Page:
Every time a category of workers is held to be exempt under the FAA, the employer loses its ability to enforce their arbitration agreements, including any class or collective action waivers contained therein. This continues to be a concerning trend in the class action arena.

Some clarity may be on the horizon for employers. Bisonnette was taken up by the Supreme Court to address the circuit split, and the case will be heard in early 2024. Thus, employers can expect to gain a better understanding of the definition of a “transportation worker” and the scope of any exemption to arbitration agreements based on this definition.

Courts Interpret the Ending Forced Arbitration of Sexual Assault and Sexual Harassment Act of 2021

The Ending Forced Arbitration of Sexual Assault and Sexual Harassment Act of 2021 (the Act) was enacted in response to the #MeToo movement to prevent the concealment of harassment in the workplace. The law gives an employee the choice to invalidate a pre-dispute arbitration agreement and class and collective waiver for sexual assault and sexual harassment “disputes.” Despite the title, the legislation was not signed into law by President Joe Biden until March 3, 2022, and only applies to disputes arising after that date (i.e., it is not retroactive). In short, the law allows employees who have signed arbitration agreements to pursue claims of sexual assault or harassment that arose after March 3, 2022, in court. This legislation was a blow to employers who were relying on their arbitration agreements to cover all employment claims, including sexual harassment.

In 2023, courts were tasked with interpreting the Act. Most notably, courts were asked to determine what constitutes a sexual harassment “dispute.” The Act defines a sexual harassment dispute as “a dispute relating to conduct that is alleged to constitute sexual harassment under applicable Federal, Tribal, or State law.” Because the Act focuses on alleged conduct and is not limited to causes of action for sexual assault or harassment, the breadth of the legislation is undefined. For example, does the Act apply to claims such as constructive discharge or retaliation where the employee alleges facts that could be construed as sexual harassment? The Act also does not provide guidance as to how a court should manage a case when some claims are subject to arbitration and some are covered by the Act. Courts have no procedural guidance for handling cases where the arbitrable claims are moved to arbitration and the non-arbitrable claims remain in court. Should one matter be stayed while the other is permitted to proceed? Common sense dictates a stay is the best practice, but there is no clear guidance. Cases addressing these questions are only starting to make their way through the appellate courts.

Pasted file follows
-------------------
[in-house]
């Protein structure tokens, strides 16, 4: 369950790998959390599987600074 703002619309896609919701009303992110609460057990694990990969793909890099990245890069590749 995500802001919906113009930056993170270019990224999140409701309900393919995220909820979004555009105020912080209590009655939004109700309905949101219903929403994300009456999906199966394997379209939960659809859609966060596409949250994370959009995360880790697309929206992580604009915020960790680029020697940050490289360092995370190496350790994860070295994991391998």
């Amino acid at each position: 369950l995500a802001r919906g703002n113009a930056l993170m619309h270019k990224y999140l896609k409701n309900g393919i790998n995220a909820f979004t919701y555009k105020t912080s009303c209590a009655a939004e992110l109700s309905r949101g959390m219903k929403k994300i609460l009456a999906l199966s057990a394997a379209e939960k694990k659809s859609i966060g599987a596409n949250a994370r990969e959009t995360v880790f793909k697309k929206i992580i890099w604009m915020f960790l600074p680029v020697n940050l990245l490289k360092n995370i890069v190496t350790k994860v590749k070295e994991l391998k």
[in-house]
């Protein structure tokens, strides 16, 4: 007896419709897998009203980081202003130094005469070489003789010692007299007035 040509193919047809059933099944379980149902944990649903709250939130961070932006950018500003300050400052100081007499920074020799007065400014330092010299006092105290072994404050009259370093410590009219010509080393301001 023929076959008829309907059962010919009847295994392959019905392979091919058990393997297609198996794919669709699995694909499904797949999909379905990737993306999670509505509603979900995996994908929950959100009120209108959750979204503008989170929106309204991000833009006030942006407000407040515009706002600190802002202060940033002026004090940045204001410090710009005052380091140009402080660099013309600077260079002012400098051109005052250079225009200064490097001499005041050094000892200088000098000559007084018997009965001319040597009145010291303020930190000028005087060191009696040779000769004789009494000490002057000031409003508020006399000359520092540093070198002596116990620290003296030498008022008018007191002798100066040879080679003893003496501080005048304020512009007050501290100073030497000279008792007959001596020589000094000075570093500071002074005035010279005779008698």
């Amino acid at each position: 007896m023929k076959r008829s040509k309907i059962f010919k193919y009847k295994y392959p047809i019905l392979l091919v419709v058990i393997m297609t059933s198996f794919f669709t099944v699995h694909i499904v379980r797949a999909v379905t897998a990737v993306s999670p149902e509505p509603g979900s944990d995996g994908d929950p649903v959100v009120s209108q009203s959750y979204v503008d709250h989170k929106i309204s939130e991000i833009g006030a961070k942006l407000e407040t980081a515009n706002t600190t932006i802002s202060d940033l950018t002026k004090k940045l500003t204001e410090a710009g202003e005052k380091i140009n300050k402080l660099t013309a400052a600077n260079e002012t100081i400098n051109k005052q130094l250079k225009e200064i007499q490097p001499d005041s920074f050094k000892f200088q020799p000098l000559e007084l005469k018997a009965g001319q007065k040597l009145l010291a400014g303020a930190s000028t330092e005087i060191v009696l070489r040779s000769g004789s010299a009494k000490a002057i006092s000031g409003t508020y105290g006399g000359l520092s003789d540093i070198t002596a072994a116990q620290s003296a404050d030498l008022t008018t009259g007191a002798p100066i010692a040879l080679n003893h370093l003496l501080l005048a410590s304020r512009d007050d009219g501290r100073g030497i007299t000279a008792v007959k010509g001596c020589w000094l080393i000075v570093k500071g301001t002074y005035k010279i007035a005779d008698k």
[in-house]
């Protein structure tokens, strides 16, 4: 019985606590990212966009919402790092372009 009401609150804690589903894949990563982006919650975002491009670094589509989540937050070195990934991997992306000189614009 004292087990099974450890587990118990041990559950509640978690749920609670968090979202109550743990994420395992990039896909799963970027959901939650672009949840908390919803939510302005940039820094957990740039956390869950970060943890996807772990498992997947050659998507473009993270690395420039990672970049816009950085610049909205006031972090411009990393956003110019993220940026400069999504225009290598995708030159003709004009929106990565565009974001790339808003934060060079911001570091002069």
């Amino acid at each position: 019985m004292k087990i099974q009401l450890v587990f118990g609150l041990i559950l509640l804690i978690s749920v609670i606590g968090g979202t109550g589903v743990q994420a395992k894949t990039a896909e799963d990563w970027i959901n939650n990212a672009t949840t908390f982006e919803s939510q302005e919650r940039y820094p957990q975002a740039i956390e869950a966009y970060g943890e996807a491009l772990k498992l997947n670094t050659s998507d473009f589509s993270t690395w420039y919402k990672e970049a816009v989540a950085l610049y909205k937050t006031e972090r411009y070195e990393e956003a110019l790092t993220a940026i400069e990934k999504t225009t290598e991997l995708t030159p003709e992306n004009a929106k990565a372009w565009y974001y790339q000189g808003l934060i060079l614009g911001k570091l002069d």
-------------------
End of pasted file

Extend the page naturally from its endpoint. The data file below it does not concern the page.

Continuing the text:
It is notable that similar legislation banning arbitration of other types of employment claims is on the horizon. In 2023, bills were proposed to limit the use of arbitration agreements with claims involving age and race, including H.R.4120 – Protecting Older Americans Act of 2023 and S. 1408 – Ending Forced Arbitration of Race Discrimination Act of 2023. Both bills are still making their way through Congress. These proposed bills continue the trend of recent attacks against employers’ use of arbitration agreements.

Looking Ahead to 2024

Employers who use arbitration agreements to limit class and collective actions must stay up to date on legal developments in the arena. We expect continued efforts at the state and federal level to present challenges to employers’ ability to use class and collective action waivers. Employers must be nimble and prepared to respond to these developments, which could include revising arbitration agreements or making operational adjustments to employees’ job duties. Employers should consult with experienced employment counsel on how to best respond to the rapidly evolving landscape surrounding the use of arbitration agreements.